Our family never went on a vacation when I was growing up . . . too many kids and not enough money, and my Dad never had any "hankerin" to travel. Dad was just happy to be back home after serving his country in WW II. Everything he needed or wanted was right here in Montgomery County. However, he wasn't the "stay-at-home" type, as he drove our old pickup to Darlington almost every day . . . sometimes two or three times a day . . . to visit the drug store, restaurant, Cox Standard station, the American Legion hall, the pool room, hardware store, elevator, or any other place where he could visit his buddies. My brother and I accompanied him on most of these trips to town.
About once a month all of us would load up in the family car and head to Crawfordsville on old State Road 47. Dad always drove slowly, and the trip, winding through all of the twists and turns, would take over half an hour. My Mom grew up in Crawfordsville, and we would visit my grandparents who lived at the top of the hill on Danville Avenue, or my aunt and uncle who lived near the Lew Wallace Study. While there, I always tried to beg my cousin, Ronnie Baker, to give me some of his good baseball cards . . . and one day he did . . . THREE shoeboxes full!
I have several other memories of Crawfordsville as a child which still float around in my mind. When Mom visited West's grocery on West Main street, Dad would head over to the tiny Silver Shanty to have a cup of coffee, and he would give my brother and me some change to buy candy at Murphy's dime store, which was a short distance away. At another store (I think Delekamps), there was an X-ray machine in the shoe department in which you could place your feet when trying on a new pair of shoes...to see how they fit . . . and you could see the bones in your feet. I believe this was the same store that also had an electric conveyor system that ran all through the store. It carried notes and money and was fascinating to watch. At the Sportsman Shop, I loved to look at all of the sporting goods. One summer, I had saved $4 and bought my first golf club. I always wanted one of their nice autographed baseball mitts, but never had enough money.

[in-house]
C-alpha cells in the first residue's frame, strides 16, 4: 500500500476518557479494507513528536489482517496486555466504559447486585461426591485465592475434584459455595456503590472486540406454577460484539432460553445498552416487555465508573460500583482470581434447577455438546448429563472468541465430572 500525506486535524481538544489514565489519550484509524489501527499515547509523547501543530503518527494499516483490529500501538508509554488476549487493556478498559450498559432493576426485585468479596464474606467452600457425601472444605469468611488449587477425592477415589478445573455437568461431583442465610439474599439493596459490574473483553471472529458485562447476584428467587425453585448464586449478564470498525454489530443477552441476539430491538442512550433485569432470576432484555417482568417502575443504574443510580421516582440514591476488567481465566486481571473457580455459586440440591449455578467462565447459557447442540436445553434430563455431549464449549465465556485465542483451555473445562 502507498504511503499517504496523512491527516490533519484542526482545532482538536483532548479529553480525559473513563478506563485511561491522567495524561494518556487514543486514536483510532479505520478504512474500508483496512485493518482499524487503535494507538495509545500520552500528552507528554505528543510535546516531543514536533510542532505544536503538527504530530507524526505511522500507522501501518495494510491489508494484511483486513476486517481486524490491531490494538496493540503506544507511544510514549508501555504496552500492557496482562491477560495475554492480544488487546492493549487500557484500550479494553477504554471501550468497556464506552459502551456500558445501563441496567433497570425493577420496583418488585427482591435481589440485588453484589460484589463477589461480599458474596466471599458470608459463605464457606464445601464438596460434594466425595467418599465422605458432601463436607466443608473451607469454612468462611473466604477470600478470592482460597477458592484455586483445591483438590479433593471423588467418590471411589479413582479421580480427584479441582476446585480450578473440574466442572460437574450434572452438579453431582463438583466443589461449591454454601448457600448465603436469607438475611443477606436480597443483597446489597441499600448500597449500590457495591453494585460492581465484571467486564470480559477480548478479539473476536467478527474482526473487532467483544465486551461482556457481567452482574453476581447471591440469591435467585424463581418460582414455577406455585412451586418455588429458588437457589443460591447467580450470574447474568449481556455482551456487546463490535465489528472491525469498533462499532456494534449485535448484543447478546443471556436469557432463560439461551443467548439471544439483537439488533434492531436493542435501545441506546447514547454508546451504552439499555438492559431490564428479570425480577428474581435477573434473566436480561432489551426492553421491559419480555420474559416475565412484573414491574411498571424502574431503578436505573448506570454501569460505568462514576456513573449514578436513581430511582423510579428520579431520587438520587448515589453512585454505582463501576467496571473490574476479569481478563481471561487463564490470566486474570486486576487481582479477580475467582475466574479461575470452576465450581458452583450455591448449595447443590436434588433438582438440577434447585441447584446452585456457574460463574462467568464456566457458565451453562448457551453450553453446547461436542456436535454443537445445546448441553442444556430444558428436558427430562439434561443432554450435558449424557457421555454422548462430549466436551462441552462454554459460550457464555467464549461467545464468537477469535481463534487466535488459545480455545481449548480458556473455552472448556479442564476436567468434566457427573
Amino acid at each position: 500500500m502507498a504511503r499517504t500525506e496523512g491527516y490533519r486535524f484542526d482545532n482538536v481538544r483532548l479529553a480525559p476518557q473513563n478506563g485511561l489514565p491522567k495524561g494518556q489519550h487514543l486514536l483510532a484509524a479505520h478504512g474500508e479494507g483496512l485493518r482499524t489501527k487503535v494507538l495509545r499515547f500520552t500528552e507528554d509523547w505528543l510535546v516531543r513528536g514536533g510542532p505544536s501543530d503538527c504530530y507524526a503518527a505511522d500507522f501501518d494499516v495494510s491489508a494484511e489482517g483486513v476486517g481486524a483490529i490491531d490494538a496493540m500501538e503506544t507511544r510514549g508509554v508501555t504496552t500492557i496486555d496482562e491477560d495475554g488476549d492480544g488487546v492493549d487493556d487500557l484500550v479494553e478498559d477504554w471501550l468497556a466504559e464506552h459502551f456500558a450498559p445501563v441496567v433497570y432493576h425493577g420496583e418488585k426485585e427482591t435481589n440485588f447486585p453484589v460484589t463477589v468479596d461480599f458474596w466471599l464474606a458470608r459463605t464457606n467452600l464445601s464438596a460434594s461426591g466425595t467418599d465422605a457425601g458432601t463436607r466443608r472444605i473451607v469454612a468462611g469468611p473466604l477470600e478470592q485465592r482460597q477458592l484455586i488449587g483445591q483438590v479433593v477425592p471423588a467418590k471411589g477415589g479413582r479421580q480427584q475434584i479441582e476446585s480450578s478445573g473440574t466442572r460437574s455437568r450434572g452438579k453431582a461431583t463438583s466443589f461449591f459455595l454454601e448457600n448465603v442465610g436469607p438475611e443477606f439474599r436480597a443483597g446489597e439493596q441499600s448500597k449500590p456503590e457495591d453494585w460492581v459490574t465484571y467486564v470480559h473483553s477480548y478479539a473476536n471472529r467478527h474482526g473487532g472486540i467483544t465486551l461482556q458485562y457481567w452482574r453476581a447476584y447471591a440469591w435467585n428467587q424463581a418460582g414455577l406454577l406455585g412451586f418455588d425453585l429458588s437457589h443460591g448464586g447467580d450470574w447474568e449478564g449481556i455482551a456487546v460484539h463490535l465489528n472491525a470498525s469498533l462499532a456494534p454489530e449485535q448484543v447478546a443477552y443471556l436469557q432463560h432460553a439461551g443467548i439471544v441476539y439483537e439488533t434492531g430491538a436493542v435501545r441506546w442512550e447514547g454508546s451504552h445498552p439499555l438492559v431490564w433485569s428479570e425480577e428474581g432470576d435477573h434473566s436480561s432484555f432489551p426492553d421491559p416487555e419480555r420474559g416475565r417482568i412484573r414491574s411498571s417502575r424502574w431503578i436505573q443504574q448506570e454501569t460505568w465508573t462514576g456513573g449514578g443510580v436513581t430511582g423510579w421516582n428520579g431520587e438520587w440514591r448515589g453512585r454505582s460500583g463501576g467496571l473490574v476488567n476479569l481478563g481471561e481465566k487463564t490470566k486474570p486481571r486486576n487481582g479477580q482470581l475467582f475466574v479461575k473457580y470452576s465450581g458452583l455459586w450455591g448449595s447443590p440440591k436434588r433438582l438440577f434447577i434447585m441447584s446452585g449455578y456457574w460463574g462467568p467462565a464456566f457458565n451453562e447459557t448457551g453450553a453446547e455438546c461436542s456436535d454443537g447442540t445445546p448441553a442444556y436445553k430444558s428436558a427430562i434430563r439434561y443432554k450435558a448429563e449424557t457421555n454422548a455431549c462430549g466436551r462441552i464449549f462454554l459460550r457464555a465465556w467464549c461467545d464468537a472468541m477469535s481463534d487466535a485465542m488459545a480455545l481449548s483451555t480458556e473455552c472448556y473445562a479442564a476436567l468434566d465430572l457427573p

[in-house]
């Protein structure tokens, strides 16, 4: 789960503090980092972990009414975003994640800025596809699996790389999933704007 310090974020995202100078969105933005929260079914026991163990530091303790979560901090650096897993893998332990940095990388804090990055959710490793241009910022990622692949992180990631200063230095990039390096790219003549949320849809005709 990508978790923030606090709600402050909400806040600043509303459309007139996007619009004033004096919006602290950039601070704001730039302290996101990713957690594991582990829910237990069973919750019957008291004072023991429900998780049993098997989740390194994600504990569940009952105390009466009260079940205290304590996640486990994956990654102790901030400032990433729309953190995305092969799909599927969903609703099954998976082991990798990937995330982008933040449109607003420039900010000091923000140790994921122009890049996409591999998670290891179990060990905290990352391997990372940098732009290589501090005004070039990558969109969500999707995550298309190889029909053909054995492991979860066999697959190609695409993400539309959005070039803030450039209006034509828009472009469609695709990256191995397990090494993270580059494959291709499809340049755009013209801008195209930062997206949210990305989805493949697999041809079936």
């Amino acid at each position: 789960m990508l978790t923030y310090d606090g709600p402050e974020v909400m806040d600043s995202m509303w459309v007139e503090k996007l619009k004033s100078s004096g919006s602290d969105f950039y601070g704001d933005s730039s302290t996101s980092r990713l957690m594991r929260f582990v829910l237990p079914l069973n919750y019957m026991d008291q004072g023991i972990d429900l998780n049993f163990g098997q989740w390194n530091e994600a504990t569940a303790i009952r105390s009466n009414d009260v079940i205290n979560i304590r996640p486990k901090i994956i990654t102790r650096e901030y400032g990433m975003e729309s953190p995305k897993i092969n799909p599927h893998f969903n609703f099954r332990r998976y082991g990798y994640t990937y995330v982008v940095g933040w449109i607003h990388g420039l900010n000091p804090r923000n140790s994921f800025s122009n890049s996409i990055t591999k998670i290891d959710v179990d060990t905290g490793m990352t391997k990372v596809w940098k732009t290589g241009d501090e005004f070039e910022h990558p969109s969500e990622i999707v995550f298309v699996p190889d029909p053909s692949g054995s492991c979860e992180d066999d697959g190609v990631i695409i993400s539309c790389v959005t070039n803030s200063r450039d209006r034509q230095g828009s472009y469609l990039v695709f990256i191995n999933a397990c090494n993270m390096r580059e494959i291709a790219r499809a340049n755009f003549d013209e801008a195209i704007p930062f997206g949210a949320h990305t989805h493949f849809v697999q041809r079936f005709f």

On several occasions, Dad bought or sold livestock at the sale barn on north Washington Street. I watched in amazement as the auctioneer rattled off the bids higher and higher. And each year our folks would take us to see the fireworks at Milligan Park, where we also had family reunion cookouts on occasion. A few times they took us to see the Christmas parade on Main Street. A couple of times, our folks would drop us off at the skating rink at the south edge of town. That was fun!
Of course, the basketball County Tourney and Sectional Tourney were always fun-filled and exciting events . . . if you were lucky enough to obtain a ticket. When Darlington won its first County Tourney in 1954, we thought the Indians were world champions! When Darlington, or any of the small county schools, had to play against Crawfordsville, it was David versus Goliath. It didn't happen very often, but it was certainly thrilling when any little school beat CHS.
I did manage to make it to a Wabash basketball game one time . . . and what a game it was. Charlie Bowerman, from Alamo High School, played for Wabash. On that night, if I remember correctly, Wabash beat Butler 110-108 in five overtimes, and Charlie scored over 50 points.
Sometimes Dad played golf at the Municipal course. When I was about 7 years old, he took me with him. While he was inside paying the green fees, I took out one of his irons and chopped several holes in the practice putting green. After that episode, youngsters were banned from the golf course for several years . . . thanks to me! I finally got to play there when I was 13 years old, and I felt like I was the next Arnold Palmer!
I watched several movies at the Sunshine Theater in Darlington, but these were usually "B-rated" movies. If a first-rate movie was released, on rare occasions Dad would take us to the Strand Theater. I just could not believe how many seats they had!
Later on, after I had obtained my driver's license, I drove down US 136 East to the Country Diner, circled it, and then to the Dog 'N Suds, circled it . . . and on and on. At that time, gas was about 25 cents a gallon. After a couple of hours of non-stop driving, we would park at one of the places and order a sandwich and a Coke. When it was nearly dark, we often headed over to the Ben-Hur drive-in movie theater . . . and no, we did not hide anyone in the trunk so they could get in free!
To us farm kids, Crawfordsville was "the big city," and a trip there was always fun. Maybe these "city slickers," as Dad would jokingly say, were OK after all!

John "Butch" Dale is a retired teacher and County Sheriff. He has also been the librarian at Darlington the past 30 years, and is a well-known artist and author of local history.